In order to address the latter possibility, selected Erk substrates and targets, including Elk1, Msk1, Myc and p90Rsk, were analyzed with phosphoepitope specific antibodies in the 10 CRC lines. It is not possible to perform a comprehensive analysis at this point, since more than 160 substrates and targets of Erk have been reported so far [13] and phospho-specific antibodies are not yet available for many of these targets. In all cases initially tested we failed to detect a perfect correlation between Erk activation and phospho-levels of potential target proteins (data not shown), suggesting to us that probably none of these proteins is an essential substrate for all CRC lines with high Erk1/2 activity. Clearly, this does not preclude a functionally important role of the phosphorylation of these proteins by Erk1/2 in individual cases.

p27Kip1 is an important cell cycle regulatory protein previously discussed as a direct or indirect target of Erk1/2, with phosphorylation leading to its proteasomal destruction [1416]. Therefore, elevations of p27Kip1 phospho-levels may be difficult to monitor in steady state, but the inhibition of Erk1/2 may lead to a change in p27Kip1 abundance which would be expected to be easily detectable.

Indeed, inhibiting Erk activation through the potent MEK1/2 inhibitor U0126, led to an increased expression of p27Kip1 in all 5 CRC lines with high Erk activity and none of the lines with low Erk activity (Figure 4). HRA-19 cells, which have slightly higher Erk activity than the rest of the 'low Erk' cell lines display a subtle effect on p27Kip1 expression when treated with U0126.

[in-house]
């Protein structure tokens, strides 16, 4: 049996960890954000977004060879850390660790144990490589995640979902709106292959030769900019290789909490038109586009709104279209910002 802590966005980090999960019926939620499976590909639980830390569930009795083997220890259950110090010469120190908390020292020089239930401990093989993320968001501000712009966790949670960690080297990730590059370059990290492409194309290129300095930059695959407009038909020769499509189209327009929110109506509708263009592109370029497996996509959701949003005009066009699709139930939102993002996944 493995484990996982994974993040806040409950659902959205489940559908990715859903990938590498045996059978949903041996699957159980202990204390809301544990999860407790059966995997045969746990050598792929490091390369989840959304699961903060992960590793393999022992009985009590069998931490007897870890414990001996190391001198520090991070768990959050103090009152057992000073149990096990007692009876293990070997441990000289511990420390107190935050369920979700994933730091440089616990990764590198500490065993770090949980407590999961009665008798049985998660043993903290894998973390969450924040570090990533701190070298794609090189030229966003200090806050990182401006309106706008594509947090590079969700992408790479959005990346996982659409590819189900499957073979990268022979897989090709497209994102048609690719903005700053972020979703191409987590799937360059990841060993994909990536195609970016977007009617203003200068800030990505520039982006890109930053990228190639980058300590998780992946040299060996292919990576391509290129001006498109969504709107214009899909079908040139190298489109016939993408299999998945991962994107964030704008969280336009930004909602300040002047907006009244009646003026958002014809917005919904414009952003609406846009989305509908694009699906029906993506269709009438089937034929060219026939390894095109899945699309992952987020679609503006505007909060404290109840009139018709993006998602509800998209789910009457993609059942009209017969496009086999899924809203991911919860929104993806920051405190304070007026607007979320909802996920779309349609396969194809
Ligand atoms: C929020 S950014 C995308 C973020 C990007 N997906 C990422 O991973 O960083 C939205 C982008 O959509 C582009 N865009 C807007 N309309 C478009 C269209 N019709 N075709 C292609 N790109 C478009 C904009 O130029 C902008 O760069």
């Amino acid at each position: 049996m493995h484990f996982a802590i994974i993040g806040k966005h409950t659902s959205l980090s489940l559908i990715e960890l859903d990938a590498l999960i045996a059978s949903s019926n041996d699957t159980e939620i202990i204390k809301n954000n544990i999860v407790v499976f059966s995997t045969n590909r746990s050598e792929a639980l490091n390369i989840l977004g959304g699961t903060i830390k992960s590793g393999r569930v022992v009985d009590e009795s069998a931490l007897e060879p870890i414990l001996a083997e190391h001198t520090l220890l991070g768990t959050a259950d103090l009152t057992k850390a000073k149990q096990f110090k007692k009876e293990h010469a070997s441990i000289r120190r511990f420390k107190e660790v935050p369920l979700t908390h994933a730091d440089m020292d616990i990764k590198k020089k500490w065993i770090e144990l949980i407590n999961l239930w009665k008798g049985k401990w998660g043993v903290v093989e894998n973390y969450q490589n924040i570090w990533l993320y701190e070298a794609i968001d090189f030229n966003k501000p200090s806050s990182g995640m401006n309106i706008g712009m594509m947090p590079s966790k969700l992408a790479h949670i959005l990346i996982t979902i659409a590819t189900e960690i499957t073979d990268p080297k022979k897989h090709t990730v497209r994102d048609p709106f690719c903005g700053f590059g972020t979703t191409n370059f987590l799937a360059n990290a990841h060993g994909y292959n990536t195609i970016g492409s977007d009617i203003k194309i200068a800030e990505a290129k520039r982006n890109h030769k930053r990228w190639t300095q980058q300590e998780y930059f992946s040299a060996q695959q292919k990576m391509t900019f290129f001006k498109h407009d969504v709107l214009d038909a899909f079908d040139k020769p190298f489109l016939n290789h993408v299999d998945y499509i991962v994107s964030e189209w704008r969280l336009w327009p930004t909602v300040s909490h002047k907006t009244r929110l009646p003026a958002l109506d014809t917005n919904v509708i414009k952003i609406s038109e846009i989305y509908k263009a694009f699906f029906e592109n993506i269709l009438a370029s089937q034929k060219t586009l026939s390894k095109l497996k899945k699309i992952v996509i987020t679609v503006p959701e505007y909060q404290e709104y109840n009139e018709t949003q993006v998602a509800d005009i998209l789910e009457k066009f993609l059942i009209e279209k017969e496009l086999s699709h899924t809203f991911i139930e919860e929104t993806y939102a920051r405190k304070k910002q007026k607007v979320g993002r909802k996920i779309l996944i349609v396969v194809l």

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Figure 4

Inhibition of Erk1/2 activation increases expression of p27Kip1 in CRC cells with high basal Erk1/2 activity. Cells were treated with increasing doses of the MEK1/2 inhibitor U0126 or the compound solvent DMSO at the highest concentration used (m) for 48 hours and then harvested and analyzed by western blotting. Note that exposure times of blots for individual cell lines are adjusted to obtain signals of useful strengths. A Erk expression and activity levels upon U0126 treatment of 5 cell lines with high basal Erk activity (left panels) or low basal activity (right panels). B Effect of U0126 treatment of CRC cells on the expression levels of the cell cycle regulator p27Kip1.

The simplest explanation for these findings is that a subset of CRC cells utilizes the strong activation of Erk1/2 to down-regulate p27Kip1 expression. This may be mediated by targeting the Thr187 residue on p27Kip1, which is linked to its ubiquitinylation and degradation [1416].

Despite these interesting results, we can, of course, by no means exclude the possibility that high Erk1/2 activity is also required to phosphorylate other key substrates in this subset of 'high Erk' CRC cells.

Erk1 and Erk2 boast a plethora of known substrates [13] and very likely more remain to be detected. In many cases, the subcellular distribution and expression levels of both, Erk kinases and their potential substrates, could determine which substrates are actually becoming phosphorylated in a specific cell or disease context. What is a critical Erk substrate in each individual cancer may thus depend greatly on the specific genetic composition of that particular tumor.

Nevertheless, from our study it would appear that down-regulation of p27Kip1 expression is at least a common, if not ubiquitous occurrence in CRC cells with high Erk1/2 activity. Similar findings have been reported in other tumor types [17]. In some genetic contexts, however, p27Kip1 may not need to be inactivated for tumors to develop, and could possibly even take on oncogenic functions according to recent results [18, 19].